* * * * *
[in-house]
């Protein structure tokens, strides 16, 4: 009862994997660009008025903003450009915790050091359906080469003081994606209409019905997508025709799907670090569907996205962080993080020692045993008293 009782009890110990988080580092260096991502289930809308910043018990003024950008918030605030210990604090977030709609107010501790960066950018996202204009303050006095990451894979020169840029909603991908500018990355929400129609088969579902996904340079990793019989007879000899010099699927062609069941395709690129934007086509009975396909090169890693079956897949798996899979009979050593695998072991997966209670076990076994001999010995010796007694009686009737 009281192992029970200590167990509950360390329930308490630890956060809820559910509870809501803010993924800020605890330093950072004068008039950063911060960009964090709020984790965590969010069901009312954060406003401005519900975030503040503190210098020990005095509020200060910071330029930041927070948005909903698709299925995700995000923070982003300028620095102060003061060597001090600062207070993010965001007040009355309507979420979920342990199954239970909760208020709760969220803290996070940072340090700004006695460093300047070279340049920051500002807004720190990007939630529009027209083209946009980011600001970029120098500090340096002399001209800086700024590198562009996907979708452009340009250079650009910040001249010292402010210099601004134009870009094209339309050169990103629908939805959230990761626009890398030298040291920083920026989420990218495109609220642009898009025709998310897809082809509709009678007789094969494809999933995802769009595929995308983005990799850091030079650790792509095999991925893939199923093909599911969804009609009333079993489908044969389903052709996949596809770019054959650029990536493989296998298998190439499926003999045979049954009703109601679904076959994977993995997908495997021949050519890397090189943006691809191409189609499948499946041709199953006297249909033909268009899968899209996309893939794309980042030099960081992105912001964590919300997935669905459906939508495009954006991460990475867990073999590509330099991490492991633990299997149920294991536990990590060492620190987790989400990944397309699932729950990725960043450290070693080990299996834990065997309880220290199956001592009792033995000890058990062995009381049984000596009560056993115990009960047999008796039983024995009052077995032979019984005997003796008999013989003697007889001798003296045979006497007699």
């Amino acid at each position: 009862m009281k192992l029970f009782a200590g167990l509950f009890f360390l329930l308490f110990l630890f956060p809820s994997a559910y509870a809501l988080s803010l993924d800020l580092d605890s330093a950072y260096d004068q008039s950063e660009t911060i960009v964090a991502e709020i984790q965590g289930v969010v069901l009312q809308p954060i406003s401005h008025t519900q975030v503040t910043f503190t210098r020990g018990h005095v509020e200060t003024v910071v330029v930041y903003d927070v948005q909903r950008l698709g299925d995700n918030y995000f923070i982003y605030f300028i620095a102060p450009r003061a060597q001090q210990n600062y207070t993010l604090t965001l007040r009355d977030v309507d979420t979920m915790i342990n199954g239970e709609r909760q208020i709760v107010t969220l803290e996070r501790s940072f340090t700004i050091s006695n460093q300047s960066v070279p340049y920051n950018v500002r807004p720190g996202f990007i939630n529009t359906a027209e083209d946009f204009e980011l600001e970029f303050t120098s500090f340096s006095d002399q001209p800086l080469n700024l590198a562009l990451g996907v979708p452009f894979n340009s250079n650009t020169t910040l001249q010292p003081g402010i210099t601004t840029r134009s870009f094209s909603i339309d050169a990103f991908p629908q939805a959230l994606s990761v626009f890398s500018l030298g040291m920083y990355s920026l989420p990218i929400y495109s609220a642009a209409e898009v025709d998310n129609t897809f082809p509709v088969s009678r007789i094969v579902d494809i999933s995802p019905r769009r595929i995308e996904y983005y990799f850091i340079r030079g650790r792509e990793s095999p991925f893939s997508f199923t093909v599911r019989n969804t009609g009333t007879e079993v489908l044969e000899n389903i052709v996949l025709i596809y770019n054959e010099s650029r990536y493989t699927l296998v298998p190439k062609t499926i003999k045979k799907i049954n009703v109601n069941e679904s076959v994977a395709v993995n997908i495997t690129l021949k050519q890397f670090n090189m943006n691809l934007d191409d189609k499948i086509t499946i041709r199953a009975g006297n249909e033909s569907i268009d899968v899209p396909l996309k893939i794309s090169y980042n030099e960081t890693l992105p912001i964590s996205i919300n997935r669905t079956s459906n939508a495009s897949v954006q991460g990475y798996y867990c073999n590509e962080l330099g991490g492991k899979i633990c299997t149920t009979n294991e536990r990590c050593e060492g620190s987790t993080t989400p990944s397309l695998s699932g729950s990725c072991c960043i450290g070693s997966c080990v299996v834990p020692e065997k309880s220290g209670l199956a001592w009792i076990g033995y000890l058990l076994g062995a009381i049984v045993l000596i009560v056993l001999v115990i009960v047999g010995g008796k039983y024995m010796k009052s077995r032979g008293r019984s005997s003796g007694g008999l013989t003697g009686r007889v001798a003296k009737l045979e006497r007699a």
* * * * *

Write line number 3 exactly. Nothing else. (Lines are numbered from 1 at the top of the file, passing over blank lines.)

């Amino acid at each position: 009862m009281k192992l029970f009782a200590g167990l509950f009890f360390l329930l308490f110990l630890f956060p809820s994997a559910y509870a809501l988080s803010l993924d800020l580092d605890s330093a950072y260096d004068q008039s950063e660009t911060i960009v964090a991502e709020i984790q965590g289930v969010v069901l009312q809308p954060i406003s401005h008025t519900q975030v503040t910043f503190t210098r020990g018990h005095v509020e200060t003024v910071v330029v930041y903003d927070v948005q909903r950008l698709g299925d995700n918030y995000f923070i982003y605030f300028i620095a102060p450009r003061a060597q001090q210990n600062y207070t993010l604090t965001l007040r009355d977030v309507d979420t979920m915790i342990n199954g239970e709609r909760q208020i709760v107010t969220l803290e996070r501790s940072f340090t700004i050091s006695n460093q300047s960066v070279p340049y920051n950018v500002r807004p720190g996202f990007i939630n529009t359906a027209e083209d946009f204009e980011l600001e970029f303050t120098s500090f340096s006095d002399q001209p800086l080469n700024l590198a562009l990451g996907v979708p452009f894979n340009s250079n650009t020169t910040l001249q010292p003081g402010i210099t601004t840029r134009s870009f094209s909603i339309d050169a990103f991908p629908q939805a959230l994606s990761v626009f890398s500018l030298g040291m920083y990355s920026l989420p990218i929400y495109s609220a642009a209409e898009v025709d998310n129609t897809f082809p509709v088969s009678r007789i094969v579902d494809i999933s995802p019905r769009r595929i995308e996904y983005y990799f850091i340079r030079g650790r792509e990793s095999p991925f893939s997508f199923t093909v599911r019989n969804t009609g009333t007879e079993v489908l044969e000899n389903i052709v996949l025709i596809y770019n054959e010099s650029r990536y493989t699927l296998v298998p190439k062609t499926i003999k045979k799907i049954n009703v109601n069941e679904s076959v994977a395709v993995n997908i495997t690129l021949k050519q890397f670090n090189m943006n691809l934007d191409d189609k499948i086509t499946i041709r199953a009975g006297n249909e033909s569907i268009d899968v899209p396909l996309k893939i794309s090169y980042n030099e960081t890693l992105p912001i964590s996205i919300n997935r669905t079956s459906n939508a495009s897949v954006q991460g990475y798996y867990c073999n590509e962080l330099g991490g492991k899979i633990c299997t149920t009979n294991e536990r990590c050593e060492g620190s987790t993080t989400p990944s397309l695998s699932g729950s990725c072991c960043i450290g070693s997966c080990v299996v834990p020692e065997k309880s220290g209670l199956a001592w009792i076990g033995y000890l058990l076994g062995a009381i049984v045993l000596i009560v056993l001999v115990i009960v047999g010995g008796k039983y024995m010796k009052s077995r032979g008293r019984s005997s003796g007694g008999l013989t003697g009686r007889v001798a003296k009737l045979e006497r007699a």